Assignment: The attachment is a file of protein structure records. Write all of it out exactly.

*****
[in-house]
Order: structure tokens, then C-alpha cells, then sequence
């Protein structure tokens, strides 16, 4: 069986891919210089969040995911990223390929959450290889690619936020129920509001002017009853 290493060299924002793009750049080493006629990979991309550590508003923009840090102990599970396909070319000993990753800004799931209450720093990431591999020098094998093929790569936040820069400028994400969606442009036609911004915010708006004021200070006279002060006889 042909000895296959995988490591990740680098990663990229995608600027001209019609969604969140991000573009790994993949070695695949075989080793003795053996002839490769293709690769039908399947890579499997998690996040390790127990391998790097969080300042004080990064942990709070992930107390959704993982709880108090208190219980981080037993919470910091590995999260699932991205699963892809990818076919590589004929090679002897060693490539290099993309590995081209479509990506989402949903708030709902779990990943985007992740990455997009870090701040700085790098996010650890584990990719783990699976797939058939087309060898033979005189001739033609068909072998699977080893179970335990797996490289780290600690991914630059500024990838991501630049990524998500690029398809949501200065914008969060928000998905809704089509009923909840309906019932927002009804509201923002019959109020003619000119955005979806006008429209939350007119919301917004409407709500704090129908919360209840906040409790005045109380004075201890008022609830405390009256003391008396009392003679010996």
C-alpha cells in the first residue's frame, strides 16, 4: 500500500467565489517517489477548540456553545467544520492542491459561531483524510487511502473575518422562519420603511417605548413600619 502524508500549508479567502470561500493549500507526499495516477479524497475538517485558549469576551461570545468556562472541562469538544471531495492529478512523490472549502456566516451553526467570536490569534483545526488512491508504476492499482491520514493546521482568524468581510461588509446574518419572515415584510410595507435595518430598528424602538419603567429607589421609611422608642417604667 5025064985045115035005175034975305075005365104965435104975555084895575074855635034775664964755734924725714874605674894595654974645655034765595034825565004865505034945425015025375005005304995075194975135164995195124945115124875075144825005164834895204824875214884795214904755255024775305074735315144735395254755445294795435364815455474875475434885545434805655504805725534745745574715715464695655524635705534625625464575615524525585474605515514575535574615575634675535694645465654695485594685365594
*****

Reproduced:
[in-house]
Order: structure tokens, then C-alpha cells, then sequence
């Protein structure tokens, strides 16, 4: 069986891919210089969040995911990223390929959450290889690619936020129920509001002017009853 290493060299924002793009750049080493006629990979991309550590508003923009840090102990599970396909070319000993990753800004799931209450720093990431591999020098094998093929790569936040820069400028994400969606442009036609911004915010708006004021200070006279002060006889 042909000895296959995988490591990740680098990663990229995608600027001209019609969604969140991000573009790994993949070695695949075989080793003795053996002839490769293709690769039908399947890579499997998690996040390790127990391998790097969080300042004080990064942990709070992930107390959704993982709880108090208190219980981080037993919470910091590995999260699932991205699963892809990818076919590589004929090679002897060693490539290099993309590995081209479509990506989402949903708030709902779990990943985007992740990455997009870090701040700085790098996010650890584990990719783990699976797939058939087309060898033979005189001739033609068909072998699977080893179970335990797996490289780290600690991914630059500024990838991501630049990524998500690029398809949501200065914008969060928000998905809704089509009923909840309906019932927002009804509201923002019959109020003619000119955005979806006008429209939350007119919301917004409407709500704090129908919360209840906040409790005045109380004075201890008022609830405390009256003391008396009392003679010996």
C-alpha cells in the first residue's frame, strides 16, 4: 500500500467565489517517489477548540456553545467544520492542491459561531483524510487511502473575518422562519420603511417605548413600619 502524508500549508479567502470561500493549500507526499495516477479524497475538517485558549469576551461570545468556562472541562469538544471531495492529478512523490472549502456566516451553526467570536490569534483545526488512491508504476492499482491520514493546521482568524468581510461588509446574518419572515415584510410595507435595518430598528424602538419603567429607589421609611422608642417604667 5025064985045115035005175034975305075005365104965435104975555084895575074855635034775664964755734924725714874605674894595654974645655034765595034825565004865505034945425015025375005005304995075194975135164995195124945115124875075144825005164834895204824875214884795214904755255024775305074735315144735395254755445294795435364815455474875475434885545434805655504805725534745745574715715464695655524635705534625625464575615524525585474605515514575535574615575634675535694645465654695485594685365594